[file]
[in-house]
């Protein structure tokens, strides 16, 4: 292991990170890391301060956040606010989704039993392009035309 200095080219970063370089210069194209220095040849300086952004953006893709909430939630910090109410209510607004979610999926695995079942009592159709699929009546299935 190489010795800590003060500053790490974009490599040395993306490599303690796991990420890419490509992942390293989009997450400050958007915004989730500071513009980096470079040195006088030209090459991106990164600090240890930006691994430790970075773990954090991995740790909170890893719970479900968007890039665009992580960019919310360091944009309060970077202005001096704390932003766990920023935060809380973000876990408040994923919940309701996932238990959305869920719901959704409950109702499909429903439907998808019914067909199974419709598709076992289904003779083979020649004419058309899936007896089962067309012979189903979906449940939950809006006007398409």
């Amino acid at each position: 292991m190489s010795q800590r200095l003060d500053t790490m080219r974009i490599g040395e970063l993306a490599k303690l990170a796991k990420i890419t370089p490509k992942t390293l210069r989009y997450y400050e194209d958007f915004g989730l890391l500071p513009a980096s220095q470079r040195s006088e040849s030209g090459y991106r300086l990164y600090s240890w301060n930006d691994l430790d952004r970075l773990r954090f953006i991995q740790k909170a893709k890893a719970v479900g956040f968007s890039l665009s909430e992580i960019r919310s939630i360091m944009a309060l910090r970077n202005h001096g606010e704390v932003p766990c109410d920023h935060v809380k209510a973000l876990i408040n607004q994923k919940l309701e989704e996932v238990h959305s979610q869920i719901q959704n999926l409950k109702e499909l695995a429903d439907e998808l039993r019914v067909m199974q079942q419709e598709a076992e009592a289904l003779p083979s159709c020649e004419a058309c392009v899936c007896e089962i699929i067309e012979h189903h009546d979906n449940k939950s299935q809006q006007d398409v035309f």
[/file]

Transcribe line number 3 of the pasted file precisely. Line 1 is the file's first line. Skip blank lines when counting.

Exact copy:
């Amino acid at each position: 292991m190489s010795q800590r200095l003060d500053t790490m080219r974009i490599g040395e970063l993306a490599k303690l990170a796991k990420i890419t370089p490509k992942t390293l210069r989009y997450y400050e194209d958007f915004g989730l890391l500071p513009a980096s220095q470079r040195s006088e040849s030209g090459y991106r300086l990164y600090s240890w301060n930006d691994l430790d952004r970075l773990r954090f953006i991995q740790k909170a893709k890893a719970v479900g956040f968007s890039l665009s909430e992580i960019r919310s939630i360091m944009a309060l910090r970077n202005h001096g606010e704390v932003p766990c109410d920023h935060v809380k209510a973000l876990i408040n607004q994923k919940l309701e989704e996932v238990h959305s979610q869920i719901q959704n999926l409950k109702e499909l695995a429903d439907e998808l039993r019914v067909m199974q079942q419709e598709a076992e009592a289904l003779p083979s159709c020649e004419a058309c392009v899936c007896e089962i699929i067309e012979h189903h009546d979906n449940k939950s299935q809006q006007d398409v035309f």